That’s how it works most of the time. Cho’s English teachers said that when they complained to administrators about his writings, they were told the university couldn’t respond because he hadn’t done anything violent and had a clean record. (This is where the 2005 police contact and in-patient stay seem to have gotten lost.) But sometimes, college mental-health providers decide that a problem student warrants action. Eileen Bazelon has been the resident psychiatrist at Bryn Mawr College for more than 30 years. (Yes, it’s a good day when my mom is my best source.) She told me about two students who she decided were a threat to others’ safety. One student wrote a paper in which she threatened to burn down her dorm, and told her professor about the idea. “We got her to go home,” my mother said—talked her into leaving rather than requiring her to withdraw. “I felt there was enough possibility that she’d actually do it to make it unsafe for her to be on campus.” The other student was also a potential pyro. She left school after the college discovered that she had a record for juvenile arson, that she’d been lighting cans of hair spray, and that she had set a pair of jeans on fire in her dorm room. A few days after she returned home, the student burned down her family garage.

My mother says that in her view, when students make threats or actually set fires, “underreaction is worse than overreaction.” Paul Joffe told me that in the wake of the Blacksburg tragedy, the University of Illinois is talking about tracking students who express “significant homicidal ideation”—talk generally about death and killing—as well as those who make specific threats.

What about the legal constraints that schools face in handling mentally ill students? In the last few years, a few schools have been sued for violating disability-rights laws by students they asked to withdraw or to leave the college dormitories. Those cases have spooked other schools about taking such steps, even to the point that they fear telling parents about students’ troubles. According to Gary Pavela, the director of judicial programs at the University of Maryland at College Park, and the author of Questions and Answers on College Student Suicide, schools do take a legal risk when they put into place policies that mandate leave, rather than evaluating cases as they arise. It’s also true that, for the most part, state laws governing involuntary commitment set a high threshold for sending a person to a mental hospital against his will.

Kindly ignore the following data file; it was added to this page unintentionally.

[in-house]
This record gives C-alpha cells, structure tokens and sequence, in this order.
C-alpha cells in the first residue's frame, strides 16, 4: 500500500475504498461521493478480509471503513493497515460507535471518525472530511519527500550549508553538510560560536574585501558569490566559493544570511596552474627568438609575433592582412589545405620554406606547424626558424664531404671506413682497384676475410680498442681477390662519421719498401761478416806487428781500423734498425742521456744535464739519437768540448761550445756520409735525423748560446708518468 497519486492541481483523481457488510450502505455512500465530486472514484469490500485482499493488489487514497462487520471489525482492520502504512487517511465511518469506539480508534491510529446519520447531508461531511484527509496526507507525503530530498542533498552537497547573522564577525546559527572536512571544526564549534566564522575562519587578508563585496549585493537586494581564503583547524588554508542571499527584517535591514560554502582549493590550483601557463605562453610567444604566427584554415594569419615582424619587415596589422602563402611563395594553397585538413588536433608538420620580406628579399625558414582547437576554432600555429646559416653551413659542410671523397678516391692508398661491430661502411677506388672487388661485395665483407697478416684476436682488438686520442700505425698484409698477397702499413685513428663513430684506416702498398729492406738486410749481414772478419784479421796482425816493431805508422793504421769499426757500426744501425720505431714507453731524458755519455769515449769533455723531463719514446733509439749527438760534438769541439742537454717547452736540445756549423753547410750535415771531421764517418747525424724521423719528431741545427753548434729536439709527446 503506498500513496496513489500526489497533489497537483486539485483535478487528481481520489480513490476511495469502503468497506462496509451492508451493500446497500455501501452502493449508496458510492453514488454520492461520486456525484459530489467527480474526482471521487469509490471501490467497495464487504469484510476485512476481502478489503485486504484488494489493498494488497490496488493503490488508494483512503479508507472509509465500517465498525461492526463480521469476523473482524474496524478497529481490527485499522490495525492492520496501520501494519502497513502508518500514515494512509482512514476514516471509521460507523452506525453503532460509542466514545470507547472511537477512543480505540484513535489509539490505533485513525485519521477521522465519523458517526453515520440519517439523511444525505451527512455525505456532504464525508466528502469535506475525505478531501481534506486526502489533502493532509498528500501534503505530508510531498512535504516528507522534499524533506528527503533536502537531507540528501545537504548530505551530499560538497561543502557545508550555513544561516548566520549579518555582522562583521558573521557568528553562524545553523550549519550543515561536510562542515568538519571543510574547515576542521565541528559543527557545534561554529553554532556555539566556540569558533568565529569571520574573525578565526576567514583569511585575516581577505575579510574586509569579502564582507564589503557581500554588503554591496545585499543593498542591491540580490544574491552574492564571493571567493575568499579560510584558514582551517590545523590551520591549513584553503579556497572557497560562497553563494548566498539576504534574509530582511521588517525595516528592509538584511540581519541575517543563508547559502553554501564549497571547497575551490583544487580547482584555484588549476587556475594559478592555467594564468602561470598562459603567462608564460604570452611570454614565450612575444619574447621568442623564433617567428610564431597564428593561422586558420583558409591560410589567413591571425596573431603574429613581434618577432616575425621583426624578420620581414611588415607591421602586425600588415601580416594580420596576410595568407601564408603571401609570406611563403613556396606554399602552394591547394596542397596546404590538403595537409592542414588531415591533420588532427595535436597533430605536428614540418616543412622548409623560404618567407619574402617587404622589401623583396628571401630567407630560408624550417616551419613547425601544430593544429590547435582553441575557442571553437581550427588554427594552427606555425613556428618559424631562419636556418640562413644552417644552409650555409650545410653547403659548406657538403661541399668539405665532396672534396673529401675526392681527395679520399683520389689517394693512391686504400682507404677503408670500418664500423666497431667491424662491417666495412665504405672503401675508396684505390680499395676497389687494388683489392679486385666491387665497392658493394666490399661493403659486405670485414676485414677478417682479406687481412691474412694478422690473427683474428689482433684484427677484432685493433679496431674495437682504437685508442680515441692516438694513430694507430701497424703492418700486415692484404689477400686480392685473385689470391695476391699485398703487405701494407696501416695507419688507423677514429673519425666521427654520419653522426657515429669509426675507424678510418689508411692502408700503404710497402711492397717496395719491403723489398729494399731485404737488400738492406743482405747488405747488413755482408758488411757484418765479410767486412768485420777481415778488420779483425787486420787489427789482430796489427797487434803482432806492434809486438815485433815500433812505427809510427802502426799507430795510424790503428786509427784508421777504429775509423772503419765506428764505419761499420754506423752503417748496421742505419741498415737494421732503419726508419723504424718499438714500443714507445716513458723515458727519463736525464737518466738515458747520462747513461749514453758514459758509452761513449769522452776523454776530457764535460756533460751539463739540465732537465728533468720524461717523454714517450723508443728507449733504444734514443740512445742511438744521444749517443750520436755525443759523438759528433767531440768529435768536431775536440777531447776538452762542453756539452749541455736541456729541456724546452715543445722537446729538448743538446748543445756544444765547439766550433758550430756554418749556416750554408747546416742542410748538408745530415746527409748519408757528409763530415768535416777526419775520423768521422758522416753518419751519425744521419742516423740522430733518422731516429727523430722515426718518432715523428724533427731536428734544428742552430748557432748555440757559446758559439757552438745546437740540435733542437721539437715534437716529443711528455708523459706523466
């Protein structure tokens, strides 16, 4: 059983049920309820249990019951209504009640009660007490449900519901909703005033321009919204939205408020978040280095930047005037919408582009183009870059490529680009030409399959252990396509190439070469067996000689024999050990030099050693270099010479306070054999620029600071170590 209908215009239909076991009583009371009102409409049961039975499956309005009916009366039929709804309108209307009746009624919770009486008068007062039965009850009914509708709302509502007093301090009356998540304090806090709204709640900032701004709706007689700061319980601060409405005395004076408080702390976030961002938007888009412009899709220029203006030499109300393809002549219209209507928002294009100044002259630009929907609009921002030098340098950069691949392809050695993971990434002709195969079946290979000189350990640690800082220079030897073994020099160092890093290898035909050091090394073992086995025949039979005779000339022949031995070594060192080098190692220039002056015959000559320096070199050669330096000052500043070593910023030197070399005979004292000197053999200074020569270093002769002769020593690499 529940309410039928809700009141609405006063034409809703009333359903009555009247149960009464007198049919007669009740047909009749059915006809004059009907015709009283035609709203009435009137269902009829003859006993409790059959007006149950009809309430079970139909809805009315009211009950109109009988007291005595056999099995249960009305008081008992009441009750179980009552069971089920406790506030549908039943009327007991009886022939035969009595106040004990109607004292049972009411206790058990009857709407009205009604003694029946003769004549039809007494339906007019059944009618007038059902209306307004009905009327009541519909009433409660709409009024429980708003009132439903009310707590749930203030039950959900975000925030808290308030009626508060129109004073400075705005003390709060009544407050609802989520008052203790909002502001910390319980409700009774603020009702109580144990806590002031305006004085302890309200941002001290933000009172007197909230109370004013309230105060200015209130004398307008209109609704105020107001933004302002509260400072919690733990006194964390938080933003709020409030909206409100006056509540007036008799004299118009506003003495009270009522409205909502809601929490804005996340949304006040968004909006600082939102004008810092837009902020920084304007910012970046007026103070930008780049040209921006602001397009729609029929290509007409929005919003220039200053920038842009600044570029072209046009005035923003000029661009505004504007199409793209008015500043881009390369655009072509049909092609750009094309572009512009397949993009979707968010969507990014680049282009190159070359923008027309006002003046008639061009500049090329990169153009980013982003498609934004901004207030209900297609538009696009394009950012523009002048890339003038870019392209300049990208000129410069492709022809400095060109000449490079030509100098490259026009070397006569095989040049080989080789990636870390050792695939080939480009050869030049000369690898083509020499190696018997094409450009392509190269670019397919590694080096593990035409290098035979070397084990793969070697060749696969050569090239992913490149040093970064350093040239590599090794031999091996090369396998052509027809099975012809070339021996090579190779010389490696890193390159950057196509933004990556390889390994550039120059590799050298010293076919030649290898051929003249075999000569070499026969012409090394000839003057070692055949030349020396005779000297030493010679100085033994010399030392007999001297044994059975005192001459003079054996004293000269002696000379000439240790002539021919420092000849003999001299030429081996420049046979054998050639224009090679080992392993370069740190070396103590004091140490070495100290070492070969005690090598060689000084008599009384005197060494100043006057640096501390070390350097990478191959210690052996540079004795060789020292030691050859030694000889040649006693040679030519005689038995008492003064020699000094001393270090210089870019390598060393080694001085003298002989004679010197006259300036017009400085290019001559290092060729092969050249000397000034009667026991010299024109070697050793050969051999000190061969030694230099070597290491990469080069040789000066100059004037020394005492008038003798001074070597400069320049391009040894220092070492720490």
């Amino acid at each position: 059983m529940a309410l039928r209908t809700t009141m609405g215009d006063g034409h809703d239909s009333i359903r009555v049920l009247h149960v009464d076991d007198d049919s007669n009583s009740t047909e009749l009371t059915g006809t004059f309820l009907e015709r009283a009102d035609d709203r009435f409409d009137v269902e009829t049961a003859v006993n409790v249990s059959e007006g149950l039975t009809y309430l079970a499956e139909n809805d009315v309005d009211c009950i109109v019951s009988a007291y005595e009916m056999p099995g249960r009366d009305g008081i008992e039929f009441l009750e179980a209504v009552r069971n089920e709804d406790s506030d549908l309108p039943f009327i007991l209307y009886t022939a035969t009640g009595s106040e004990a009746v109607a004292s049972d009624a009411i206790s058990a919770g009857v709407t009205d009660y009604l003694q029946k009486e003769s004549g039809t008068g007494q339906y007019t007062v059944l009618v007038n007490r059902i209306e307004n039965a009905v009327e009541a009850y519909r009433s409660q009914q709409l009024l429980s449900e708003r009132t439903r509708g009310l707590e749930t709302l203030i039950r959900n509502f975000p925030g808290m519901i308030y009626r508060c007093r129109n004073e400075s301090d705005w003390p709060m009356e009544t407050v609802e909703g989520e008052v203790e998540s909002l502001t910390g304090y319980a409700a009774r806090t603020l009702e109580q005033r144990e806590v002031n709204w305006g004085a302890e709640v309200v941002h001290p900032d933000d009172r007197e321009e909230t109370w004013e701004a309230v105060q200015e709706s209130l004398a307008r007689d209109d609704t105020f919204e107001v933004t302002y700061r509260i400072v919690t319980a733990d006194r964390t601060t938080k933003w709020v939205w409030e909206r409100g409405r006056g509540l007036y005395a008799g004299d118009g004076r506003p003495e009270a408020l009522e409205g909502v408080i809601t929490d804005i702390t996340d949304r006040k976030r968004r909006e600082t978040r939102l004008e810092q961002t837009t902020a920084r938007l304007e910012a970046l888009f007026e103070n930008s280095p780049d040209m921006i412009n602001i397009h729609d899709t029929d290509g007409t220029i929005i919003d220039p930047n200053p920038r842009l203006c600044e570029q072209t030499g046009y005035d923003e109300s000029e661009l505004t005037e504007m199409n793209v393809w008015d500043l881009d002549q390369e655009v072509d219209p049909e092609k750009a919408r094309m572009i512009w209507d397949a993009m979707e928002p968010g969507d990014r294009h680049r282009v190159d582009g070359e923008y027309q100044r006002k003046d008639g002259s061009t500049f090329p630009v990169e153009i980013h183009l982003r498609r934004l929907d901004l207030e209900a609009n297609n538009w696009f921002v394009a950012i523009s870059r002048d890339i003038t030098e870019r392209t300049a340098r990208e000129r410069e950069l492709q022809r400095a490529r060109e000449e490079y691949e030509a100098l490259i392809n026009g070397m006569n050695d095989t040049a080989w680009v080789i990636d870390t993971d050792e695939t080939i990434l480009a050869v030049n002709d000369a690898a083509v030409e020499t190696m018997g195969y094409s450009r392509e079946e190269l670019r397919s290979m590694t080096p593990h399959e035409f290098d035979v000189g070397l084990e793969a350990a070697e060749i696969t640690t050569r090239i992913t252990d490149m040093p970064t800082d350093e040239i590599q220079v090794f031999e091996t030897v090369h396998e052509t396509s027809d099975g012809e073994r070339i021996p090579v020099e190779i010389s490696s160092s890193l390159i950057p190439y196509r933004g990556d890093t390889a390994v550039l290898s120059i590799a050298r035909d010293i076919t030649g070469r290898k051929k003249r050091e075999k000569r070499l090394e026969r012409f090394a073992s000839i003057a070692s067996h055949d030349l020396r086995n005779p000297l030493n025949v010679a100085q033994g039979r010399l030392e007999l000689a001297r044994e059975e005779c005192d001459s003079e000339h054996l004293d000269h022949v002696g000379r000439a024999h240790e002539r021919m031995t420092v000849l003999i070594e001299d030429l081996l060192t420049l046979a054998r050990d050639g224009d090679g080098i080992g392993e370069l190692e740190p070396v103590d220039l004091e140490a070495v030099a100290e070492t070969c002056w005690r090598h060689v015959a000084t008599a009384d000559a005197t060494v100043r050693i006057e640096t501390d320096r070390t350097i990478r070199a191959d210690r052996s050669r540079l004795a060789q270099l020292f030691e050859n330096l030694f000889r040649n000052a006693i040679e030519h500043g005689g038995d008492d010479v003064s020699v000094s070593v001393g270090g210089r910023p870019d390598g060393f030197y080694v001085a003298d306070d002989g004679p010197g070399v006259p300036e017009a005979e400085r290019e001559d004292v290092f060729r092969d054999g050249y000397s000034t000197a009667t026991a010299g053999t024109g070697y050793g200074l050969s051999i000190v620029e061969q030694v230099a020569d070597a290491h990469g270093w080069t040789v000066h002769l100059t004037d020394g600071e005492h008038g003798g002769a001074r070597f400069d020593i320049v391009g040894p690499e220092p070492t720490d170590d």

But there are good reasons to be wary of lowering that bar—involuntary commitment can be wielded as a weapon as well as a tool. And the laws don’t mean schools can’t support case-by-case suspensions or withdrawals, like the Bryn Mawr incidents. As for notifying parents, Pavela said in a live chat last summer with the Chronicle of Higher Education that the trend is toward telling parents more rather than less, the side he errs on when students attempt, or gesture toward, suicide.

Before we start rewriting laws or spurring schools into 180-degree policy swivels, it’s worth pointing out that as yet, there’s no evidence that Cho refused treatment. He was recommended for counseling after his brief hospitalization. It is possible that he simply fell through the cracks. Good mental-health care is about persuasion as much as detention orders. We need campus mental-health centers that pay close attention and work with campus police to do the careful piecework that sorts the real threats from the sad sacks.

Cho’s roommates said in television interviews this week that he stopped talking to them months ago, and that in the year they knew him, they “never saw him with anyone.” But then they added that he wasn’t the only loner. The other kids they were talking about haven’t hurt anyone. Even this week, we need to remember them, too.